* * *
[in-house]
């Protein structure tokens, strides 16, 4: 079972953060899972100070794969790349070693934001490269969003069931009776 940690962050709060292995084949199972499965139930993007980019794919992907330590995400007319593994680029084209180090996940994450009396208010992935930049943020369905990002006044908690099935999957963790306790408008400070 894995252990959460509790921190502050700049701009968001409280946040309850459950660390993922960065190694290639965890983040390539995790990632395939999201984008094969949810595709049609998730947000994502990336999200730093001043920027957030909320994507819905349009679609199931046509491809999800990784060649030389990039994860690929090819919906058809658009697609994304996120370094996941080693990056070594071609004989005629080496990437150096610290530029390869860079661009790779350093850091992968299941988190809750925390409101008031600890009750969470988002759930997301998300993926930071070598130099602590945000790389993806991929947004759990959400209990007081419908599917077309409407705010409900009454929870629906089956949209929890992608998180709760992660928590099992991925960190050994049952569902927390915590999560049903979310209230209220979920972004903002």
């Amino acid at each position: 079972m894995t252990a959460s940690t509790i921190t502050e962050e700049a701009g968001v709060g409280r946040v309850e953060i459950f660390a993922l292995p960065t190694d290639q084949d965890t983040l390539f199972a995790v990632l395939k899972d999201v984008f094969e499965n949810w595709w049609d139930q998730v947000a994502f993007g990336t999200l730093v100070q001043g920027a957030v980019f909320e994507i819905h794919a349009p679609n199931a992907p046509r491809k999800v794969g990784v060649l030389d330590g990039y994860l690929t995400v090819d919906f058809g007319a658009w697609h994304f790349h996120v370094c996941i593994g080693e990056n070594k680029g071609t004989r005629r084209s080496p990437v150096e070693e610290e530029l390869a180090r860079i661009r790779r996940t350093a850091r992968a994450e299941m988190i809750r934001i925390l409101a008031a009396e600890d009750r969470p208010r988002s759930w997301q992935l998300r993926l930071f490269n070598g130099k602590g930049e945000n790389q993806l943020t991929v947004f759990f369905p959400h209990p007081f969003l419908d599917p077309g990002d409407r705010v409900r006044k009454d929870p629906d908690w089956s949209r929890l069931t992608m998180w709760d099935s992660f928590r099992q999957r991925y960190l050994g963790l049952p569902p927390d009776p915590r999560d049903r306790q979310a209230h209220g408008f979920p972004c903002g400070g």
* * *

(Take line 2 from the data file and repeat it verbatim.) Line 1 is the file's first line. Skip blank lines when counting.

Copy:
């Protein structure tokens, strides 16, 4: 079972953060899972100070794969790349070693934001490269969003069931009776 940690962050709060292995084949199972499965139930993007980019794919992907330590995400007319593994680029084209180090996940994450009396208010992935930049943020369905990002006044908690099935999957963790306790408008400070 894995252990959460509790921190502050700049701009968001409280946040309850459950660390993922960065190694290639965890983040390539995790990632395939999201984008094969949810595709049609998730947000994502990336999200730093001043920027957030909320994507819905349009679609199931046509491809999800990784060649030389990039994860690929090819919906058809658009697609994304996120370094996941080693990056070594071609004989005629080496990437150096610290530029390869860079661009790779350093850091992968299941988190809750925390409101008031600890009750969470988002759930997301998300993926930071070598130099602590945000790389993806991929947004759990959400209990007081419908599917077309409407705010409900009454929870629906089956949209929890992608998180709760992660928590099992991925960190050994049952569902927390915590999560049903979310209230209220979920972004903002």